Photo of Michael Scharf and Jessica Berg.
Michael Scharf and Jessica Berg

Passing the torch: CWRU law deans step down after a decade

After a decade spent steering the School of Law from recovery to resurgence, co-deans Jessica Berg and Michael Scharf have chosen to step down from their leadership roles this summer. 

When the two first became co-deans in the fall of 2013, the law school faced declining enrollments, financial challenges, and deep concerns among alumni and other supporters. Today they can point to impressive increases in fundraising, faculty diversity and community engagement—as well as other major improvements.

“This is an amazing place to work, with incredible staff, faculty and alumni whose commitment to the law school, to students, and to the broader community have made it possible to achieve so much over the last decade,” Berg added. “I feel lucky to have been a part of it all!”

Added Scharf: “Serving as co-dean with Jessica has been a dream job. We complemented each other so well. I’m astonished by all that we’ve been able to accomplish with the help of our colleagues and alumni these past 10 years.”

Motion carried

The deanship did not begin with visions of a long-term partnership. Berg and Scharf assumed the roles unexpectedly in the middle of a semester, stepping in during a difficult time at the law school.

“We walked in from day one saying we were not interested in being in a holding pattern,” said Berg.

Facing sharp declines in enrollment and revenue, the then-acting (and later, interim) deans created a plan to stabilize finances, restore trust in the school’s leadership and address other immediate and long-term needs.

“They didn’t suggest they had a magic formula to solve every problem,” said Jonathan Entin, professor emeritus of law who was on the faculty for 40 years. “But they understood this place and moved us forward together.”

New standard

During the deanship, the law school’s faculty have been recognized with new distinctions in teaching, research and advocacy. Berg and Scharf are credited with shoring up many of the school’s specialty areas, solidifying experiential education as a standout strength by opening new law clinics and introducing unique degree programs that draw on international partnerships.

Topping the list of their accomplishments are significant strides towards fiscal stability, the growth of new programs, hiring of new faculty and building a solid management team. Among their other gains are an increase in entering class size, a strong employment rate and top rankings of faculty, experiential education programs and specialty areas. 

In their final semester as co-deans, the law school moot court and mock trial teams (one of which is coached by Scharf himself) celebrated unprecedented success, including two national championships.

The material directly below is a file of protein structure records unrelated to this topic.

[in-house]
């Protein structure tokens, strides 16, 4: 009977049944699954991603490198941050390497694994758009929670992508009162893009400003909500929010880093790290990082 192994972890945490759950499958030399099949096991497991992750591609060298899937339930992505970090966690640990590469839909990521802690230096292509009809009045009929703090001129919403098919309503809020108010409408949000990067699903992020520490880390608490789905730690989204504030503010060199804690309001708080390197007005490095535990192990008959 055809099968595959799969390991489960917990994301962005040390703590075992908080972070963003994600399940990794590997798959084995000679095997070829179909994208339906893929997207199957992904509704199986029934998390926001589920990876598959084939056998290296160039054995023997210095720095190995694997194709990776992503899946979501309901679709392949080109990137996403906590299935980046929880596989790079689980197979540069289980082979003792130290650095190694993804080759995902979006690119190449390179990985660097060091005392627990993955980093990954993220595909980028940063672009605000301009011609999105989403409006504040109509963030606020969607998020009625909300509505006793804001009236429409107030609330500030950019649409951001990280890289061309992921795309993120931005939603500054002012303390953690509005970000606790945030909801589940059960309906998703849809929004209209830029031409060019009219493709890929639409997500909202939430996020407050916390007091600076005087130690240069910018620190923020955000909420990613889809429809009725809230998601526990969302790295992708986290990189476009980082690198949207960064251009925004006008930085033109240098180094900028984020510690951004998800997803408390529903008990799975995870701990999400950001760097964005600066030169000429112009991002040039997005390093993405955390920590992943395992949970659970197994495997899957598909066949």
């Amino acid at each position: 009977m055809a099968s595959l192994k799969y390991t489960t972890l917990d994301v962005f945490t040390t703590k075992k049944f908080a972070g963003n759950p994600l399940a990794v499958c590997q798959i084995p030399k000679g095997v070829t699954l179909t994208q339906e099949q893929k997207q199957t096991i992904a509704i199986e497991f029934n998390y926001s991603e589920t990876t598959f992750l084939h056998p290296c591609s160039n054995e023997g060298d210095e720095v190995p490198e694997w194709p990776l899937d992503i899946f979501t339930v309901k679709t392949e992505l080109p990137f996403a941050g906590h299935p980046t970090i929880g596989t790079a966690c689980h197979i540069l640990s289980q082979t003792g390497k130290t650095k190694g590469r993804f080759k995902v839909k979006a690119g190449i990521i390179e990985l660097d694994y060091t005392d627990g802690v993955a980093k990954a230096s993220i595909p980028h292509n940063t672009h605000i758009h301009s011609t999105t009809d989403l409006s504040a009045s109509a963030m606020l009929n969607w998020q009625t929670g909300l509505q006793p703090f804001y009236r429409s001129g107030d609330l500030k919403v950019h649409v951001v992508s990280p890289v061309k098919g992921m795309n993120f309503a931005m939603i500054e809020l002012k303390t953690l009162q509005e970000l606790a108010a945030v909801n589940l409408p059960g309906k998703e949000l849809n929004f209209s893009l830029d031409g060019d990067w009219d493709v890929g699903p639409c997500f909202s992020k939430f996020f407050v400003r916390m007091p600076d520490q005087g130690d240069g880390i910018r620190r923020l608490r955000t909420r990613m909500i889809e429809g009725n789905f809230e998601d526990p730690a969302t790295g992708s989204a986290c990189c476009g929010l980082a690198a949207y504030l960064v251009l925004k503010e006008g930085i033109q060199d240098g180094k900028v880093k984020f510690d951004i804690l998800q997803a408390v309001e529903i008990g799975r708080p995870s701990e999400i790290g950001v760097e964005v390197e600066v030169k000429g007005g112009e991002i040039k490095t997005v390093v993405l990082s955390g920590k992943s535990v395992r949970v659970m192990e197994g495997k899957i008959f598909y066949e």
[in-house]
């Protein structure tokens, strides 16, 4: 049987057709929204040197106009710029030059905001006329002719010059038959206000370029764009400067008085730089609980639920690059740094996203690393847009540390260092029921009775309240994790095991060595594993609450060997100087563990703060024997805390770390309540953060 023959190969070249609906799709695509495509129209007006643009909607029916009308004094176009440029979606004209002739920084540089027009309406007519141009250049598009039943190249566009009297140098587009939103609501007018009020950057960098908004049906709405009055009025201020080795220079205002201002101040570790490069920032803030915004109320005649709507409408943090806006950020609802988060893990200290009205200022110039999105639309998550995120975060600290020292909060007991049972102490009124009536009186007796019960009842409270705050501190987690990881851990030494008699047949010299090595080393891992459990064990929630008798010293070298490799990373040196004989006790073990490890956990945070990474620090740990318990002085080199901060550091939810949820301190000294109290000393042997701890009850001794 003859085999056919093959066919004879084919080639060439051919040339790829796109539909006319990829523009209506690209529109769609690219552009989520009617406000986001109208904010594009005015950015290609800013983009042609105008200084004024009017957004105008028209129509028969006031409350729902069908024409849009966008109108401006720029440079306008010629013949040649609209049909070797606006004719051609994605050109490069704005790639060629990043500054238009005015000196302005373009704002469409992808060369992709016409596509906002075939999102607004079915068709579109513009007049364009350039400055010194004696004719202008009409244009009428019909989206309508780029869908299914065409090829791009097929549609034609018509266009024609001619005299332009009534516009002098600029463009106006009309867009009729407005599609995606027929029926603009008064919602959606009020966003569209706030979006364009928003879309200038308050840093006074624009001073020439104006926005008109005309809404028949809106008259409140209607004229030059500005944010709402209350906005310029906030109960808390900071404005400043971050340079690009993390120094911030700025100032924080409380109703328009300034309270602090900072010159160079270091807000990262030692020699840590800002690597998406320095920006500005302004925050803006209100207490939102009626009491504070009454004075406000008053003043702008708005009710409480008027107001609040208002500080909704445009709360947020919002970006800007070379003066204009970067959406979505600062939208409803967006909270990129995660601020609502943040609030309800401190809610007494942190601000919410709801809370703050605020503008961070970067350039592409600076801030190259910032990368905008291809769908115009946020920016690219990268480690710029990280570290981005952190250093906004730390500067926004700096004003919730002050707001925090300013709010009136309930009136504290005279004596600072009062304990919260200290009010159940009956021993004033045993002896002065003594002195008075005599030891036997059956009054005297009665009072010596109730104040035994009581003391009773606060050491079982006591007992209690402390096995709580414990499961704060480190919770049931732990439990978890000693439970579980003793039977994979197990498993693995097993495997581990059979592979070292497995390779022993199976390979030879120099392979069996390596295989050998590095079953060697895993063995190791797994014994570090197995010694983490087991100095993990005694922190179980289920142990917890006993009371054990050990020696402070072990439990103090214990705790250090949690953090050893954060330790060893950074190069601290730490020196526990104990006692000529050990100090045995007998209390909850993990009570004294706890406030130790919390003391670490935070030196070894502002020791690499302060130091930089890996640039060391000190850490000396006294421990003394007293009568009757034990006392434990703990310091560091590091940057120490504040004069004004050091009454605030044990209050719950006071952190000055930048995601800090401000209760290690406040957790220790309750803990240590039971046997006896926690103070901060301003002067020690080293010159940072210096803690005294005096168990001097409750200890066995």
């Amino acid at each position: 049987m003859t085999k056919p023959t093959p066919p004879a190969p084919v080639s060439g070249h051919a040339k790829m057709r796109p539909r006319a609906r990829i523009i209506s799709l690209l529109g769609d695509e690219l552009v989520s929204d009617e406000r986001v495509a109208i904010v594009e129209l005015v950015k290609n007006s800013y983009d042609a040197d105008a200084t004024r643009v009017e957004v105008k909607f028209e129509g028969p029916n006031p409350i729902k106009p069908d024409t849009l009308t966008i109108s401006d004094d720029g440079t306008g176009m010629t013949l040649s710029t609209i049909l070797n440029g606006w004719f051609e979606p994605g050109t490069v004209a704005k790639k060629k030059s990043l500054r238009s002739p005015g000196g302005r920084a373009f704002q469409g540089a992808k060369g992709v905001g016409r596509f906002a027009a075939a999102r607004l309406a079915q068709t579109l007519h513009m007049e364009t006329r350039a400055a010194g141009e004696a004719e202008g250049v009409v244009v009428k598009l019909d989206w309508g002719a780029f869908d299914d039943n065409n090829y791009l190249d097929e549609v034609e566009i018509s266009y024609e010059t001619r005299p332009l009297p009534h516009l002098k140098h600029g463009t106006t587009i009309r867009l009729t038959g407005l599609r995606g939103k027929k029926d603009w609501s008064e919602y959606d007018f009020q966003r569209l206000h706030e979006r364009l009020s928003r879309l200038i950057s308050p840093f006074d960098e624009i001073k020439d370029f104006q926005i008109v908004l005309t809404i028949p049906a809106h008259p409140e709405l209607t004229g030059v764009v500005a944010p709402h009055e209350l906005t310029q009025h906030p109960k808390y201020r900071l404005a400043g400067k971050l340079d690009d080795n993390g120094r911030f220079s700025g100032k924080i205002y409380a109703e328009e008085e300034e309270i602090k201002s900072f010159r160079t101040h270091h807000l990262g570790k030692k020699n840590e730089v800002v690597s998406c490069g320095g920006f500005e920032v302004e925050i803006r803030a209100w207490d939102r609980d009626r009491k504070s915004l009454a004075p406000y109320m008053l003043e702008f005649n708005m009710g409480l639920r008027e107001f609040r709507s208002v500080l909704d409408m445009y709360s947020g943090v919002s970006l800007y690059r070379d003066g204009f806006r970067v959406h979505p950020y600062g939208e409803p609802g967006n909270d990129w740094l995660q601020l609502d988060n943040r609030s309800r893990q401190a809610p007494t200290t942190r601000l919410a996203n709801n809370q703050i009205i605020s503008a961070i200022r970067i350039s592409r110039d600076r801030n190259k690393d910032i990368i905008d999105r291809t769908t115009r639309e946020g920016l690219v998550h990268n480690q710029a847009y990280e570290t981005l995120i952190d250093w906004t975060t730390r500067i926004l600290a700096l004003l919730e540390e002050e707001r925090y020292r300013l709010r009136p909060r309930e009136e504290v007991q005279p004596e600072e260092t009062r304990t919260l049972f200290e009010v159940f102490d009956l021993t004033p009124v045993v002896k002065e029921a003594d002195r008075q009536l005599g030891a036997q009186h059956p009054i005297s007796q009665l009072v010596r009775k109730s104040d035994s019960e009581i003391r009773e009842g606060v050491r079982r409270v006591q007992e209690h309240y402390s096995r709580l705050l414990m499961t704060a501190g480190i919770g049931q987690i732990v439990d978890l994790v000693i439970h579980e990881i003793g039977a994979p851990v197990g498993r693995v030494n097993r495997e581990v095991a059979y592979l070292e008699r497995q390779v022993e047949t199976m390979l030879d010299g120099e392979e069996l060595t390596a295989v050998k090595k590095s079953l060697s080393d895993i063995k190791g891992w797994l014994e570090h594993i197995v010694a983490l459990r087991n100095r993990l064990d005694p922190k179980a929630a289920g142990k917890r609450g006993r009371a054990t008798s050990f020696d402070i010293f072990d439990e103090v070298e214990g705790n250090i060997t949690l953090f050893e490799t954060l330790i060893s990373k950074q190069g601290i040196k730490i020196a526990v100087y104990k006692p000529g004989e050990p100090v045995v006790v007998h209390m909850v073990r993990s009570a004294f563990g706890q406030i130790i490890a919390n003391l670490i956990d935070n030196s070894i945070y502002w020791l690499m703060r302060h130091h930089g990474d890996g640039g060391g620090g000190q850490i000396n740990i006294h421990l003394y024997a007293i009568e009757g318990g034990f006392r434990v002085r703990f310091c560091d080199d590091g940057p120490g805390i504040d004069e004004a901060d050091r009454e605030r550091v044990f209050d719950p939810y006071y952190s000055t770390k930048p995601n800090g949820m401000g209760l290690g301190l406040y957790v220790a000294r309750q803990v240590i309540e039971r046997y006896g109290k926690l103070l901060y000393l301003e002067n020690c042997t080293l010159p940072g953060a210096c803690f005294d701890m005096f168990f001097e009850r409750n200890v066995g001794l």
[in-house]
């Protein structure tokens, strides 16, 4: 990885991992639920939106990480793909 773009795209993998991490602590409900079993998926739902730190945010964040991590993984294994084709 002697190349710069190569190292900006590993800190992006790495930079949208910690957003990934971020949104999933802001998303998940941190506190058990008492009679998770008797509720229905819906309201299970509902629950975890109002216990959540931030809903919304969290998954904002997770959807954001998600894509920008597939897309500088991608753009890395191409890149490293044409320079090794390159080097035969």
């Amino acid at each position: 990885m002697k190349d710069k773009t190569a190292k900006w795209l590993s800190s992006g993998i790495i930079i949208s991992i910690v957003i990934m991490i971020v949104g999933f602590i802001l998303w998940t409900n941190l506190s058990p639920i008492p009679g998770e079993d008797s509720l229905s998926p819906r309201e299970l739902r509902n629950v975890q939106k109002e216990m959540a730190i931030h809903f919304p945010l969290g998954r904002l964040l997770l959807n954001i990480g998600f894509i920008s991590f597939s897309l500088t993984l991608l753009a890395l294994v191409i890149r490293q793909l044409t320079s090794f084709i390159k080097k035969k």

“They’ve been distinctly successful in being creative and entrepreneurial,” said Robert B. Ahdieh, dean of the Texas A&M University School of Law. “They have a reputation as deans who are not afraid to try new things, and our fellow deans hold them highly in that regard.”

Berg and Scharf also make regular efforts to build morale, emphasizing community-building and organizing social events—including regular get-togethers at which Scharf’s faculty-student band, Razing the Bar, plays classic rock for students, faculty and staff.

“We both enjoy our jobs,” said Berg. “And we want other people to enjoy their work, too.”

Added Scharf: “Having fun is one way to build a community, and that’s important to us.”  

Moving forward

“Looking back at all that we’ve accomplished, we feel that the school is in a very good position and this is the right time for us to turn the reins over to a new dean,” they said. “We are excited to begin the next chapter of our professional lives.”

For Scharf, that chapter means stepping back into his previous role as associate dean of global legal studies. “With all that is going on in the world, I’m eager to devote more time to projects related to peace and accountability,” he remarked. 

Meanwhile Berg plans to embark on a new adventure as dean of UC Davis School of Law. “While it seems strange to be leaving CWRU, I’m thrilled by the opportunity to work with the incredible people at UC Davis,” she said.

In May, President Eric W. Kaler and Provost Joy K. Ward announced that Paul Rose, associate dean for strategic initiatives at The Ohio State University Moritz College of Law, will begin as dean of Case Western Reserve University School of Law.

“Paul brings exceptional experience to Case Western Reserve—not only as a law scholar but also as an administrative leader responsible for developing critical initiatives that have proven impact,” President Kaler said. “I am eager to see all that he can, and will, do to drive our law school forward.”

Rose’s appointment follows a national search for a successor to Berg and Scharf.

“I want to thank Jessica and Michael for their dedication over the past 10 years,” Provost Ward said. “Now, as we look to the law school’s future, I’m confident Paul’s experience and expertise, particularly in navigating the changing landscape of law schools nationally, make him an ideal choice to lead Case Western Reserve University School of Law.